It is the 20th time the Queen has come to Northern Ireland during her 60-year reign.
But this is a visit like no other.
While most attention has focused on her historic first meeting with Martin McGuinness, Her Majesty was already extending the hand of friendship and reconciliation as she began her Diamond Jubilee visit accompanied by the Duke of Edinburgh in Enniskillen yesterday.
It was a day marked with symbolism — from the choice of music to a simple walk across the town’s Church Street for her first visit to a Catholic church in Northern Ireland.
The Queen arrived shortly before noon, after she was delayed by bad weather for nearly an hour.
With a quick wave to the hundreds of school pupils and families herded behind barriers through the town centre, the Queen disappeared into St Macartin’s Church of Ireland Cathedral.
A fanfare announced her arrival inside the cathedral. A sea of feathered hats twitched as the congregation craned forward to see Rev Kenneth Hall, the Dean of Clogher, welcome the Queen and Prince Philip.
Portora Royal pupil Kristan Swain led his school choir on the flute as the royal couple made their way to their seats.
Another old Portora boy got the service under way. Henry Francis Lyte’s Praise My Soul — which was played at the Queen’s wedding in 1947 — was followed by prayers of thanksgiving for the Queen’s 60-year reign.
A peal of church bells told the waiting crowds that the service had come to an end.
In the adjoining deanery Her Majesty spoke to the relatives of the victims of the 1987 IRA Remembrance Day bombing in the Co Fermanagh town.
On the other side of the street Canon Peter O’Reilly welcomed the Queen to her first visit to a Catholic church here.
With a simple handshake, the Queen stepped into the church, speaking to pupils of local schools before a Mass.
Like any royal event, the two-hour visit had been months in the planning. And the smallest detail spoke volumes.
In St Macartin’s Cathedral a series of readings by heads of the four churches was followed by the sixth century hymn Be Thou My Vision.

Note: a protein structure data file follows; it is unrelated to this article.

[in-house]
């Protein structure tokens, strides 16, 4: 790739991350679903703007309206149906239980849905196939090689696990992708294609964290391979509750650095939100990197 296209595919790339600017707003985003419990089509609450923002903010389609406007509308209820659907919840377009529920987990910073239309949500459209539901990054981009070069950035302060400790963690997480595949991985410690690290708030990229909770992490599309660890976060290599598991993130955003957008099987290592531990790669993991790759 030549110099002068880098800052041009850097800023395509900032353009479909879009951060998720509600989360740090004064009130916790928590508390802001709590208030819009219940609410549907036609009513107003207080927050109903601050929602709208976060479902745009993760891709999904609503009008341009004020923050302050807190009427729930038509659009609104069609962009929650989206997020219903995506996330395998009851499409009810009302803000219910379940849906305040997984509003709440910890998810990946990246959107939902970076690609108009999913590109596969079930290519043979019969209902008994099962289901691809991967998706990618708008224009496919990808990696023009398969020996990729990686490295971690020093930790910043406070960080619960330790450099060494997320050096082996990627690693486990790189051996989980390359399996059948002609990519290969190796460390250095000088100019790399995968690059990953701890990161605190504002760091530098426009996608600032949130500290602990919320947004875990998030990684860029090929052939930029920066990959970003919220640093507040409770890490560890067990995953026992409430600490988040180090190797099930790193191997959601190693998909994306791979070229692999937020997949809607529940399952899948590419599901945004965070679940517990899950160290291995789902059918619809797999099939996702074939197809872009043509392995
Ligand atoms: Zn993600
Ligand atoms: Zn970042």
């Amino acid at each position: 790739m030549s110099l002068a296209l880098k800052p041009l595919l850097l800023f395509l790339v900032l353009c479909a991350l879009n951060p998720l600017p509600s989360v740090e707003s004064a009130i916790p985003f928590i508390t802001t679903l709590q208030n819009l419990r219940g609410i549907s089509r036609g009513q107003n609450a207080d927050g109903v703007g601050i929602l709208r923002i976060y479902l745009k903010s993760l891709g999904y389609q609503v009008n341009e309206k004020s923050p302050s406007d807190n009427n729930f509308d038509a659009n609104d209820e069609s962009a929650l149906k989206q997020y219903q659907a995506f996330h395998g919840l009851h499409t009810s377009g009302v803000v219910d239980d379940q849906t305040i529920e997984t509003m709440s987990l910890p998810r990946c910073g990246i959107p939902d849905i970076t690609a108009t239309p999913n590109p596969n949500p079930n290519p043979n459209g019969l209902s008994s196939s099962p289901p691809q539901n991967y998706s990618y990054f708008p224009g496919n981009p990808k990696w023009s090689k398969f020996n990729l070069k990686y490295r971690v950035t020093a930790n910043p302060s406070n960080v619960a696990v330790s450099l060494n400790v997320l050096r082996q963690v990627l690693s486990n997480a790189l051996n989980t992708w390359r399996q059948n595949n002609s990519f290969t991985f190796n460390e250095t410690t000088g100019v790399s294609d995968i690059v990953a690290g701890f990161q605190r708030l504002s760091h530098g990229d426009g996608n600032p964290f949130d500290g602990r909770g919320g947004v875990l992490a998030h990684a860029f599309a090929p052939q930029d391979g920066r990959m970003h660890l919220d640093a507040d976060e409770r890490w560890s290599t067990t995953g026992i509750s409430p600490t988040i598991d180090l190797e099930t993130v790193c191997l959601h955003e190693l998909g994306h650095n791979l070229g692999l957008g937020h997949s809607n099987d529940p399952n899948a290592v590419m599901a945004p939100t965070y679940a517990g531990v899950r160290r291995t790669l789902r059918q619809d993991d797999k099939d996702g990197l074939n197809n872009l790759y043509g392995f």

Penned in early Irish by Saint Dallan Forgaill, the hymn has been recorded by a string of artists, including Van Morrison.
The Lesson — read by Peter Robinson — appeared to be another symbolic nod to the political strides made as the First Minister spoke of the “wise man who built his house on rock”.
“There’s a huge significance to this visit, especially after the Queen’s visit to Dublin” Rev Kenneth Hall said.
“We are together as a community today.”
Fr Peter O’Reilly, parish priest of St Michael’s Church, agreed.
“It was a glorious day with a gracious lady — and today we are one parish,” he said.
Then it was the turn of the cheering crowds to meet the Queen. Accepting a posy of flowers, she thanked Chelsea McCullagh. “She said thank-you very much when I gave her the flowers. She was very nice,” the 10-year-old pupil from Jones Memorial Primary School said.
But it wasn’t just schoolchildren commanding the Queen’s attention. Tawna, a five-and-a-half year-old Irish wolfhound, was hard to miss draped in a full-length Union flag.
“The Queen looked at her before going into the church,” Shirley Scott, Tawna’s owner, said.
The 76-year-old royalist, who hails from a military family from Aldershot in England, married her Co Tyrone husband in St Macartin’s Cathedral several decades ago.
In the 60 years she has lived in Northern Ireland, she has seen the region move through various chapters of change. She described yesterday’s visit as one of the more potent measures of progress she has witnessed.
“It’s a big day for Enniskillen,” she said. “I think it’s terrific that she had the support.”
Former Prime Minister Sir John Major, who in the 1990s began efforts to help bring about peace in Northern Ireland, praised the Queen's Diamond Jubilee trip.
He said: “The Queen's visit is not only historic, it conveys a clear message that will be heard in all corners of the world — when violence ceases and discussions succeed, the resulting peace will lead to reconciliation.”
‘This shows just how far we’ve come’
Anne Kelly was the first person to arrive on Church Street morning.
Arriving at 4.30am, the keen 52-year-old care worker was in good time to see the Queen arrive shortly before noon.
“I got up at 3.45am to come here this morning. I was the only one here, other than the police,” the Enniskillen woman said.
“I have so much respect for the Queen because she works very hard for her country,” she added.
By noon, a woman selling Union Jack hats, flags and whistles said she had sold £700 worth of stock.
Union flags were draped above businesses as people perched on rooftops, window ledges and leaned out of windows to take pictures or get a glimpse of the Queen passing.
Eileen Smyth and Phyllis Marshall rose at 5am to drive from Carrickfergus. The sisters remembered another time they had had a similar chance.
“We saw the Queen at the pier in Carrickfergus, at the same spot that William of Orange landed in 1690, and we watched her Silver Jubilee on TV. But this is just fantastic.”
The sound of bells rang out from St Macartin’s Cathedral in the run-up to yesterday’s royal arrival. In the waiting crowd, children and adults broke out into God Save the Queen.
“I think this is another step and it shows just how far people have come here,” Matt Baggott, the PSNI’s Chief Constable said, as he entered the cathedral ahead of a special service.